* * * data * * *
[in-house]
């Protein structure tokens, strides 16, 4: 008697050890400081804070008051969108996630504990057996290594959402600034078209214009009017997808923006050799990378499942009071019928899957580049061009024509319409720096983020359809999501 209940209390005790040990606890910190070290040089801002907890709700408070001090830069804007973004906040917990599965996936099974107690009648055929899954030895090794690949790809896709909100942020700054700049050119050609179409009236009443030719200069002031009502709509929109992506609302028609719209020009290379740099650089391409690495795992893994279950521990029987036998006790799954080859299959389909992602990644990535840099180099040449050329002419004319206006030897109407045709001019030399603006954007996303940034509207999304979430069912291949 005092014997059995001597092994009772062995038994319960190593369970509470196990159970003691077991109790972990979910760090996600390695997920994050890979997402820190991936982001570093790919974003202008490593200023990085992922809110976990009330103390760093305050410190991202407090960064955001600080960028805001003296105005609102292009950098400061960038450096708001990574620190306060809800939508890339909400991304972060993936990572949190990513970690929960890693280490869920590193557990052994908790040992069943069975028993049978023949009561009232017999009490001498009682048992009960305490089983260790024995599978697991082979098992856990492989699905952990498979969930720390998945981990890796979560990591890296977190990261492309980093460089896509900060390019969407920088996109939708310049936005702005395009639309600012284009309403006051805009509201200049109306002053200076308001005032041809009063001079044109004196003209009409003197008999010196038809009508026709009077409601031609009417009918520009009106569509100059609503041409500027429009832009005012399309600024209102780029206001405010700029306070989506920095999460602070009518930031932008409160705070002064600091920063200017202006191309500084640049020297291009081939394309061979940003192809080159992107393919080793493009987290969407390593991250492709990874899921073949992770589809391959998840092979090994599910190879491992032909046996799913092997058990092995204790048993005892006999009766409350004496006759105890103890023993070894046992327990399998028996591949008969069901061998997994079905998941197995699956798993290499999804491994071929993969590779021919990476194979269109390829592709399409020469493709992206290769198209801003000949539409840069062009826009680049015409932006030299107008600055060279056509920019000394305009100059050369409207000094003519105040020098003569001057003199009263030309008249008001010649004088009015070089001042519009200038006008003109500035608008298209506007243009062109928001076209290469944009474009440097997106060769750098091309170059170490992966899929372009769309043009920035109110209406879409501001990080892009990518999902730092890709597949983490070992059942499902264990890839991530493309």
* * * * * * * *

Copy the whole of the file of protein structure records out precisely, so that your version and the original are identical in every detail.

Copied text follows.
[in-house]
């Protein structure tokens, strides 16, 4: 008697050890400081804070008051969108996630504990057996290594959402600034078209214009009017997808923006050799990378499942009071019928899957580049061009024509319409720096983020359809999501 209940209390005790040990606890910190070290040089801002907890709700408070001090830069804007973004906040917990599965996936099974107690009648055929899954030895090794690949790809896709909100942020700054700049050119050609179409009236009443030719200069002031009502709509929109992506609302028609719209020009290379740099650089391409690495795992893994279950521990029987036998006790799954080859299959389909992602990644990535840099180099040449050329002419004319206006030897109407045709001019030399603006954007996303940034509207999304979430069912291949 005092014997059995001597092994009772062995038994319960190593369970509470196990159970003691077991109790972990979910760090996600390695997920994050890979997402820190991936982001570093790919974003202008490593200023990085992922809110976990009330103390760093305050410190991202407090960064955001600080960028805001003296105005609102292009950098400061960038450096708001990574620190306060809800939508890339909400991304972060993936990572949190990513970690929960890693280490869920590193557990052994908790040992069943069975028993049978023949009561009232017999009490001498009682048992009960305490089983260790024995599978697991082979098992856990492989699905952990498979969930720390998945981990890796979560990591890296977190990261492309980093460089896509900060390019969407920088996109939708310049936005702005395009639309600012284009309403006051805009509201200049109306002053200076308001005032041809009063001079044109004196003209009409003197008999010196038809009508026709009077409601031609009417009918520009009106569509100059609503041409500027429009832009005012399309600024209102780029206001405010700029306070989506920095999460602070009518930031932008409160705070002064600091920063200017202006191309500084640049020297291009081939394309061979940003192809080159992107393919080793493009987290969407390593991250492709990874899921073949992770589809391959998840092979090994599910190879491992032909046996799913092997058990092995204790048993005892006999009766409350004496006759105890103890023993070894046992327990399998028996591949008969069901061998997994079905998941197995699956798993290499999804491994071929993969590779021919990476194979269109390829592709399409020469493709992206290769198209801003000949539409840069062009826009680049015409932006030299107008600055060279056509920019000394305009100059050369409207000094003519105040020098003569001057003199009263030309008249008001010649004088009015070089001042519009200038006008003109500035608008298209506007243009062109928001076209290469944009474009440097997106060769750098091309170059170490992966899929372009769309043009920035109110209406879409501001990080892009990518999902730092890709597949983490070992059942499902264990890839991530493309």